Thursday, 18 November 2010
I thought Martin Feldstein had a brain.
As Dean Baker put it recently, “In elite Washington circles ignorance is a credential.”
This credential is clearly possessed by Greg Mankiw, Rogoff, and others. But till now, I thought Martin Feldstein was free of this dubious credential. Unfortunately a recent article of his in the Wall Street Journal casts doubt on the latter idea.
Feldstein’s first paragraph reads “The stubbornly high unemployment rate is our economy's top problem today, but our exploding national debt is the more serious problem for the future. The recent proposal by Erskine Bowles and Alan Simpson, the chairmen of the bipartisan National Commission on Fiscal Responsibility and Reform, shows how difficult it will be to cut deficits and slow the growth of the national debt.”
First, anyone who takes Bowles and Simpson seriously, has to be economically illiterate, for reasons I spelled out here.
Secondly, why is it so difficult to “cut deficits and slow the growth of the national debt”? Feldstein doesn’t explain. The reality is that a deficit can accumulate EITHER as additional national or debt OR additional monetary base (which is to some extent what has actually happened over the last two years or so, and is what Keynes recommended).
In other words it is perfectly feasible to continue with the deficit and have NO rise in the national debt as a consequence. Got that? I’ll repeat that (in bold and in colour) just to drive the point home.
It is perfectly feasible to continue with the deficit and have NO rise in the national debt as a consequence.
Of course, the “monetary base” option is doubtless more stimulatory, dollar for dollar, (and potentially inflationary) than the national debt option. But what of it? If you use a higher energy fuel in a car engine, but want constant power output, what do you do? The answer is use less fuel. Doh!
Feldstein then trots out the old Ricardian myth that “the mere prospect of persistent high deficits jeopardizes the current recovery by creating the expectation that tax and interest rates will eventually rise substantially.”
The idea that the average household knows what the deficit per household is an idea straight out of la-la land. And the idea that the average household then “saves up” so as to meet the future alleged tax liability is also straight out of la-la land. Moreover, the evidence just does not support this Ricardian idea. That is, the average household does exactly what anyone with an ounce of common sense expects them to do. I.e. given increased income (as a result of a deficit), the average household SPENDS a significant proportion of that increased income in a fairly short space of time, and saves a proportion (and not for the most part to meet some carefully calculated future tax liability).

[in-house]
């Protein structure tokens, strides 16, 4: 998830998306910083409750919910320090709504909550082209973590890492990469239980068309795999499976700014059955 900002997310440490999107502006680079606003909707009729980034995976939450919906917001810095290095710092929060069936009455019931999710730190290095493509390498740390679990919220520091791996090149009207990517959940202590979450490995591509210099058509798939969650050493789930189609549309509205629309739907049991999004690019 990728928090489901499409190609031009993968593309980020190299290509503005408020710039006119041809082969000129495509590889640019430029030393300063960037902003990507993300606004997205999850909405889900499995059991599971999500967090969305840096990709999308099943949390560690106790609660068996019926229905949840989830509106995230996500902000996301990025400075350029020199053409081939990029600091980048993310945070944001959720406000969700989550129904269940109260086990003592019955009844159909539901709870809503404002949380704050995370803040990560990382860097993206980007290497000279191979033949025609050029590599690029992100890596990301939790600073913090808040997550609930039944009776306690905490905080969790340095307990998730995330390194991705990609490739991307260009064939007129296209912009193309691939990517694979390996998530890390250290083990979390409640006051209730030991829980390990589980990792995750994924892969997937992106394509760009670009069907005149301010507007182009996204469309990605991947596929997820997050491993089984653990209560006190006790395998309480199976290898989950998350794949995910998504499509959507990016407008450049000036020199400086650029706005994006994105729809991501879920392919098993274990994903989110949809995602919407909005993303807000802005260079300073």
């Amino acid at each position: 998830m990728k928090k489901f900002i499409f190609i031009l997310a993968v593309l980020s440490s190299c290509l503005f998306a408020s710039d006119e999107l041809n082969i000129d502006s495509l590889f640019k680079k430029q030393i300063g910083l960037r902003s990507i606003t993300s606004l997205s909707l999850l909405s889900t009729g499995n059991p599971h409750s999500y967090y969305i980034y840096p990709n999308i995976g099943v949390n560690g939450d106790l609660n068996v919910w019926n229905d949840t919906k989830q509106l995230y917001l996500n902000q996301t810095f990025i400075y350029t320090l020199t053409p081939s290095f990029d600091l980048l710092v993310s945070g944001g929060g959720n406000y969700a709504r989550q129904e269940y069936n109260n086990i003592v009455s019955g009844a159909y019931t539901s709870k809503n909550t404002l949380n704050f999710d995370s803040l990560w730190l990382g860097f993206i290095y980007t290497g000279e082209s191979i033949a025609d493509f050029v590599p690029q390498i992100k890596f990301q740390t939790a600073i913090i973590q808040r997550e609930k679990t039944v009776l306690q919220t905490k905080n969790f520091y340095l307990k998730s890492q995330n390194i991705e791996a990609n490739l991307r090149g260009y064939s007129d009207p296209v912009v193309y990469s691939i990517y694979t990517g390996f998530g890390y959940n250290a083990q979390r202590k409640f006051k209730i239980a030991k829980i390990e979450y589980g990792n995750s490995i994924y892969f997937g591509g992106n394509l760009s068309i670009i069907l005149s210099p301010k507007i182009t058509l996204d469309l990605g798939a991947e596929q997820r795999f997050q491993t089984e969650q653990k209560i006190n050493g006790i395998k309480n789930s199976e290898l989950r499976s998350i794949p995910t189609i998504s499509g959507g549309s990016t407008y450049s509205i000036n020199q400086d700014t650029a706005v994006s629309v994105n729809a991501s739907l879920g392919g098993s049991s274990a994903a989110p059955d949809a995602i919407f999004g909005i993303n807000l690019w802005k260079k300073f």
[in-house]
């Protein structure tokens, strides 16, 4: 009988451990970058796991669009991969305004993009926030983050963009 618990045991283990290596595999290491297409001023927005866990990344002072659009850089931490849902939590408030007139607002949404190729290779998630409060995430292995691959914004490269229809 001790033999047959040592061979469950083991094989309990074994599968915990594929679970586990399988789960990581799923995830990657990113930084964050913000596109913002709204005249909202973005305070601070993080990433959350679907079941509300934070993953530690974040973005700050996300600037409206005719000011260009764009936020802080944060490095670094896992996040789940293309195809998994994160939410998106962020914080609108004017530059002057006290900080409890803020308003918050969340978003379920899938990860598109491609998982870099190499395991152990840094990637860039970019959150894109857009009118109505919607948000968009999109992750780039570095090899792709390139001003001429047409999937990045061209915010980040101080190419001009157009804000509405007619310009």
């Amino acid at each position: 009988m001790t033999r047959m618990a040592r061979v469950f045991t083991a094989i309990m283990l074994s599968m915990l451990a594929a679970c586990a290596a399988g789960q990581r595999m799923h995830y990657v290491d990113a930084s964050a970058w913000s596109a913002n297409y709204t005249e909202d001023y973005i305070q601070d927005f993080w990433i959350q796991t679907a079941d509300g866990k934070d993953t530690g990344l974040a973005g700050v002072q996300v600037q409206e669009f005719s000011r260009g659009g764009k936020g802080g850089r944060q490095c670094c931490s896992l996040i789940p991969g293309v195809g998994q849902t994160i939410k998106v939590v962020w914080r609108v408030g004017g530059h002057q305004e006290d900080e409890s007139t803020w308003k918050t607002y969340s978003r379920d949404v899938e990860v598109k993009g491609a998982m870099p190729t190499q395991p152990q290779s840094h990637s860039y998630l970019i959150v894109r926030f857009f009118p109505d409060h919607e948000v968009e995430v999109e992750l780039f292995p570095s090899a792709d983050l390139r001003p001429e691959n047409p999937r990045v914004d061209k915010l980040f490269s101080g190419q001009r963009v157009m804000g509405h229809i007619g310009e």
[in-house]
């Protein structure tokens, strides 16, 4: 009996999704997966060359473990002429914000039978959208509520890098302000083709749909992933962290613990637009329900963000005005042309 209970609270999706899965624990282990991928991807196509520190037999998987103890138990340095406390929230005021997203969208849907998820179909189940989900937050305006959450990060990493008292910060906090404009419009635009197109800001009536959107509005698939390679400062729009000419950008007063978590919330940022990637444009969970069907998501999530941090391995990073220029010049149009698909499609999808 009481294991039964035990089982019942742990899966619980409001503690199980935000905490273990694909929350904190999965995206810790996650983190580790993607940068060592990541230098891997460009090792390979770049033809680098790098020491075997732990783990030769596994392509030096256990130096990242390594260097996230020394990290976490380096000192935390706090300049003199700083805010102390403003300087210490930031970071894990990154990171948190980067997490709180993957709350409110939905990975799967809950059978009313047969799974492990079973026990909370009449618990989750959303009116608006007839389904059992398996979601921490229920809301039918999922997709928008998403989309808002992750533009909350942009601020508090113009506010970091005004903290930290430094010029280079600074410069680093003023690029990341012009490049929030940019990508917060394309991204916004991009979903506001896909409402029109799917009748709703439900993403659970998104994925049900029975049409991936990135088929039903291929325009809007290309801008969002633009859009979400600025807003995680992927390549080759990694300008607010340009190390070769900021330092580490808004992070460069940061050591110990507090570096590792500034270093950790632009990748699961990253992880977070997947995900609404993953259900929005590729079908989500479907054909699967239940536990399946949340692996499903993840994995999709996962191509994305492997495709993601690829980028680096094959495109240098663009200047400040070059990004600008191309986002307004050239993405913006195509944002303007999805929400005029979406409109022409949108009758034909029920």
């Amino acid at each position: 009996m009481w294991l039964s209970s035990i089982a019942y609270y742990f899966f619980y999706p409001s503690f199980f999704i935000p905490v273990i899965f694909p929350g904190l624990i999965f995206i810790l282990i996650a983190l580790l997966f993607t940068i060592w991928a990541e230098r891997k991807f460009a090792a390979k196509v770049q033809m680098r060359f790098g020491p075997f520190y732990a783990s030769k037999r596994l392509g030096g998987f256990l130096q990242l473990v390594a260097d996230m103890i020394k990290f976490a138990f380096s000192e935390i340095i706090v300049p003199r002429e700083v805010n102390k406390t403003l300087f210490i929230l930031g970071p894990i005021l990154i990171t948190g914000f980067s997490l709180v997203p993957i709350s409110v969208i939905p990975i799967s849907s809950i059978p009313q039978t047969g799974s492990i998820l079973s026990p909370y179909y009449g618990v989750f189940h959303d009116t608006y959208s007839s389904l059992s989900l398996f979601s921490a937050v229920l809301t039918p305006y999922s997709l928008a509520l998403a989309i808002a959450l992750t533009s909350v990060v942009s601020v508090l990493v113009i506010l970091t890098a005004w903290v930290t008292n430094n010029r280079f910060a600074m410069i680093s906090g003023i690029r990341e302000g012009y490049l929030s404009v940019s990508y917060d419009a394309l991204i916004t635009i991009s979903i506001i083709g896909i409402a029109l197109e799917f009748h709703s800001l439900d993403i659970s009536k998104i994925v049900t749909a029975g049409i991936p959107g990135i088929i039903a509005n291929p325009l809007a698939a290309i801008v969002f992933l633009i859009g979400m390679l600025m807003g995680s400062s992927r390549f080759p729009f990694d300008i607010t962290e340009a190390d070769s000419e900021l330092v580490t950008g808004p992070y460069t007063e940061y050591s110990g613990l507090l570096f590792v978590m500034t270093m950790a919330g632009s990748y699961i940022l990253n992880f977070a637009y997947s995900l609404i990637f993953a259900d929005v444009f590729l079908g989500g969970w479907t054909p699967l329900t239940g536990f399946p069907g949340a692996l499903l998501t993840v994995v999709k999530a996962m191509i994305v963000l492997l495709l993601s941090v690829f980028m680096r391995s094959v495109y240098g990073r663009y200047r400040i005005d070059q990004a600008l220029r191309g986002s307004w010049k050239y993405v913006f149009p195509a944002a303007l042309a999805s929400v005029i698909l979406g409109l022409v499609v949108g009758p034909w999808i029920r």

For the evidence, see here, here, here and here.
Apart from the empirical evidence, there is a whapping great theoretical flaw in the idea that it makes sense for any household to “save up” to meet the alleged future tax liabilities resulting from a deficit plus increased national debt. It’s thus.
The motive for this saving is presumably that the alleged future tax liability will reduce living standards for households, and to mitigate this, households save (i.e.sacrifice living standards NOW) so that they can spend a bit more (or maintain living standards) when the alleged extra tax becomes due.
Now let’s suppose, just to keep things simple, that a deficit has to be run THIS year to maintain full employment, and that NEXT year government has to raise taxes to prevent the economy overheating (while employment stays at the “full” level). Let’s also assume to keep things even more simple (and for the benefit of the simple souls who believe in Ricardian equivalence) that we have constant technology and a constant population.
In this circumstance, living standards or income per household will be EXACTLY THE SAME in each year! There is absolutely NO POINT in households “saving up” to meet the tax liability in the second year. Put another (and figurative) way, the income that government grabs from households in the second year, is income that those households COULD NOT SPEND IT THEY WANTED TO, without causing excess inflation!
It’s a bit like each household having $2,000 worth of obviously forged $10 bills: no use to anyone. They can just be removed from each household and burned.
In short (and this is admittedly a bit far fetched), perhaps the reason why households do NOT save much so as to meet the above alleged future tax liability is that the average household is more clued up than people like Martin Feldstein who teach economics at Harvard!!!!
It is of course possible that Feldstein is only acting the idiot. When the king is an idiot and is surrounded by idiots, it is necessary to play idiot to be heard at court.
Afterthought (5th May 2011): On the subject of Feldstein's deficiencies, I see someone agrees. And (27th Dec 2014), Paul Krugman.